British Columbia, circa 1940s, “Young Sasquatch” tourist art. On exhibit, International Cryptozoology Museum, Portland, Maine.
My Fortean friend, columnist Miguel Romero (a/k/a Red Pill Junkie) writes at The Daily Grail, on January 29, 2019, of “The Strange Tale of the Sasquatch Curse.”
Unfortunately, Romero uses a manufactured malfunctioning and misguided look at “high strangeness” to support his thesis that cryptozoology is guilty of trying to attain an air of respectability in the eyes of Academia by way of “sightings” that are “evidence of flesh-and-blood animals that have so far eluded proper taxonomic identification.”
How does Romero do this? By pushing forward an example of “High Strangeness.”
Mysteriously, the case picked is a weak one. Romero writes of this via his “friends and colleagues Josh Cutchin and Tim Renner’s upcoming book Where the Footprints End which will tentatively be released by the end of this year. Which is why Josh asked me to dig up one of my oldest books in search of what undoubtedly is one of the strangest and evocative Bigfoot stories I’ve ever come across with.”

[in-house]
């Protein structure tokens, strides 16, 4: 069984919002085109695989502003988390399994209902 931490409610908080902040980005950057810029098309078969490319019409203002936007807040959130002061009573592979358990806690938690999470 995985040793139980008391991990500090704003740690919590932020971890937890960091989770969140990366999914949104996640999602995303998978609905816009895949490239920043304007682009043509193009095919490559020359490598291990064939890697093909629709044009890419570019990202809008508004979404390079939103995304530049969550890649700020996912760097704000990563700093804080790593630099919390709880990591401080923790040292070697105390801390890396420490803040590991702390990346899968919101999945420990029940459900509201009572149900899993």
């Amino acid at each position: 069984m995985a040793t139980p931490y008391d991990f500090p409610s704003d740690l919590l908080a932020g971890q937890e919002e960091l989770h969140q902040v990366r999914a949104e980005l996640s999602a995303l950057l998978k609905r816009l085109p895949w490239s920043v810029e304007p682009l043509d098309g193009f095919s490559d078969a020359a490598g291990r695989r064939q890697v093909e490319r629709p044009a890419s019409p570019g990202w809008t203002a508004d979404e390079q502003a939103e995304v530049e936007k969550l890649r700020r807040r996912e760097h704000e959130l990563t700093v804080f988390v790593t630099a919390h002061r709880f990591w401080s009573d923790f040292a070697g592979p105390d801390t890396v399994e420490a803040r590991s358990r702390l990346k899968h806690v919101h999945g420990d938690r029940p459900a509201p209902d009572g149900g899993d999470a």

How we get to the story is so contoured, it is amazing it makes any sense. Romero pens that the “extract I’m about to present is part of Enigma Antropológico’s chapter 6, titled ‘The Abominable Man of the Rockies is a Woman.’ The story my friend Josh was interested in was gathered by the legendary Bigfoot researcher John Green (1927-2016) (although according to my friend Micah Hanks, it was collected by J.W. Burns, a teacher at the Chehalis Indian Reserve in Vancouver, British Columbia), and originally published in an old magazine during the early XXth century –unfortunately Cantagalli wasn’t too fond of providing a lot of details in his writing. Also bear in mind that not only was this text originally translated from Italian to Spanish (and now from Spanish to English by me) but that it comes from a VERY old book.”